Steve was different. Yes, he was a dreamer, but he was dreamer of the day. “All men dream, but not equally. Those who dream by night in the dusty recesses of their minds wake in the day to find that it was vanity; but the dreamers of the day are dangerous men, for they may act their dream with open eyes, to make it possible.” T.E Lawrence.
He made it possible.
Steve Jobs saw technology as a way to bring people together and improve life instead of being a distraction from it.
Sometimes I wonder why his words have affected me so deeply. He was a person, whom I had never met, yet I always dreamed Steve would be able to look at what I have created and know his inventions and his valuable words touched me deeply, he would feel proud. We all know this day will never come, but the lessons he taught me will never be taken away.
In the end, I realized that Steve left the world with faith in the next generation. He offered an apple, half bitten, to the world to enjoy it. He inspired me to live everyday to its fullest and not regret anything, because at the end when I connect the dots I’ll know that every choice I made was there for a reason. Like Steve did, I hope when I die I would leave the world knowing it is a better place.
One more thing....Happy Birthday Steve…
The best feeling in the world is to cross everything on your To-Do-List and feel “Productive” before having a good night sleep.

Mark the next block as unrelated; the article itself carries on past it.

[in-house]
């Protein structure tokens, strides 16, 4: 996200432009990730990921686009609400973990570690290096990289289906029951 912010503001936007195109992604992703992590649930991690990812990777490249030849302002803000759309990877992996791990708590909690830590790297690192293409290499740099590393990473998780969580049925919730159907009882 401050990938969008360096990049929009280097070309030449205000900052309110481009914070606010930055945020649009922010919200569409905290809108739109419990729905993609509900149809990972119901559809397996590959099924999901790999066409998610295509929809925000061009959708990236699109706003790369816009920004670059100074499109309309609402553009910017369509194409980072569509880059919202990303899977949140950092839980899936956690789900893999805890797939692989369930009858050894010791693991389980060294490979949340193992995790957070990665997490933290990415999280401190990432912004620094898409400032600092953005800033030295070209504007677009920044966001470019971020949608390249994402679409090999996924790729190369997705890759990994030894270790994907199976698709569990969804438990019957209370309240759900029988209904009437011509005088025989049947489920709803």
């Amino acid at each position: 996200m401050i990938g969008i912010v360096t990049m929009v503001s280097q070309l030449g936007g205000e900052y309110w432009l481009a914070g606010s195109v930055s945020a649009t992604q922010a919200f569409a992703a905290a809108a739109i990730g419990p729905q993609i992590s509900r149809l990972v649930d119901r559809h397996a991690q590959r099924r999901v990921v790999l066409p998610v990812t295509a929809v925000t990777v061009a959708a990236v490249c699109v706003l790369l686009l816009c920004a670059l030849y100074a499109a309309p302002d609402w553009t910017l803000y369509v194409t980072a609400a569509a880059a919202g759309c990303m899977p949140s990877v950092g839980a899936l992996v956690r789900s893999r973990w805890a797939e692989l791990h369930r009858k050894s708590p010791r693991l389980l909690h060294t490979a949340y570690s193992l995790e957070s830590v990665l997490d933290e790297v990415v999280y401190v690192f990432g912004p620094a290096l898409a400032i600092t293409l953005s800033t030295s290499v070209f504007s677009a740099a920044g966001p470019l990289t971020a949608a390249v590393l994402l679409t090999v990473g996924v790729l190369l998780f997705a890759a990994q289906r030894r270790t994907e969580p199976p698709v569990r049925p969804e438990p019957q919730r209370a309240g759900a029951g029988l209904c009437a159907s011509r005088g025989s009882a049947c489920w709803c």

Productivity has different interpretations. A student would consider him/her self productive if they revised the lessons they learned at school, did their homework and prepare for their upcoming tests. A Golfer would consider him/her self productive if they practice every day and work on every aspect of their game. Whatever is your interpretation of productivity it has to include one important thing: Being effective in the use of all the resources surrounding you.
I define productivity by a simple equation: Productivity = Value / Time.
I don’t want to make productivity sound very mathematical, so here is my prefect productive day.
Waking up early (and by early I mean 7:00 A.M) that’s my own version of early. I would begin my day by checking my email/ Facebook/ Twitter and latest news; this will usually take fifteen minutes.